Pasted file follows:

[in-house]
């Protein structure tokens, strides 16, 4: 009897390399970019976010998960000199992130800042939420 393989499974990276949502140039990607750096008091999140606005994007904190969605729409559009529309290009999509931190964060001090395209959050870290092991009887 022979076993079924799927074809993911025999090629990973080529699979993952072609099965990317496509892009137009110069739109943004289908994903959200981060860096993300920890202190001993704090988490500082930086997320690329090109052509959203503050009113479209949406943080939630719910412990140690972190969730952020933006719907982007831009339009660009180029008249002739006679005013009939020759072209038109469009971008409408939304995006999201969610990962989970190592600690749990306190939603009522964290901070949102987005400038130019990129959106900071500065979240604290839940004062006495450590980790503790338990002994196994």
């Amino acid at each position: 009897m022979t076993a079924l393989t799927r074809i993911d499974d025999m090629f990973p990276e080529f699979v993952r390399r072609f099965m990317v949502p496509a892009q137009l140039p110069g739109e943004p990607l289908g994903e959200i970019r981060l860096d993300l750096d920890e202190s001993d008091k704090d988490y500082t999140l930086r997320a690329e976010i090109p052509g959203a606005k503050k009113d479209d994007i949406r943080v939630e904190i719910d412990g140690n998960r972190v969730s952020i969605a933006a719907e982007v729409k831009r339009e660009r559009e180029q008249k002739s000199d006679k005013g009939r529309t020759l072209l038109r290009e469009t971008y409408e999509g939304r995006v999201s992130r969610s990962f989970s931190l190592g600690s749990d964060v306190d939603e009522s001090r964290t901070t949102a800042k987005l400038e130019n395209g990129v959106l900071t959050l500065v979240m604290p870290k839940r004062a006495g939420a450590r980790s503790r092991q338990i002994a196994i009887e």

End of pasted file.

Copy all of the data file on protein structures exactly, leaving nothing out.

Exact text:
[in-house]
């Protein structure tokens, strides 16, 4: 009897390399970019976010998960000199992130800042939420 393989499974990276949502140039990607750096008091999140606005994007904190969605729409559009529309290009999509931190964060001090395209959050870290092991009887 022979076993079924799927074809993911025999090629990973080529699979993952072609099965990317496509892009137009110069739109943004289908994903959200981060860096993300920890202190001993704090988490500082930086997320690329090109052509959203503050009113479209949406943080939630719910412990140690972190969730952020933006719907982007831009339009660009180029008249002739006679005013009939020759072209038109469009971008409408939304995006999201969610990962989970190592600690749990306190939603009522964290901070949102987005400038130019990129959106900071500065979240604290839940004062006495450590980790503790338990002994196994």
């Amino acid at each position: 009897m022979t076993a079924l393989t799927r074809i993911d499974d025999m090629f990973p990276e080529f699979v993952r390399r072609f099965m990317v949502p496509a892009q137009l140039p110069g739109e943004p990607l289908g994903e959200i970019r981060l860096d993300l750096d920890e202190s001993d008091k704090d988490y500082t999140l930086r997320a690329e976010i090109p052509g959203a606005k503050k009113d479209d994007i949406r943080v939630e904190i719910d412990g140690n998960r972190v969730s952020i969605a933006a719907e982007v729409k831009r339009e660009r559009e180029q008249k002739s000199d006679k005013g009939r529309t020759l072209l038109r290009e469009t971008y409408e999509g939304r995006v999201s992130r969610s990962f989970s931190l190592g600690s749990d964060v306190d939603e009522s001090r964290t901070t949102a800042k987005l400038e130019n395209g990129v959106l900071t959050l500065v979240m604290p870290k839940r004062a006495g939420a450590r980790s503790r092991q338990i002994a196994i009887e």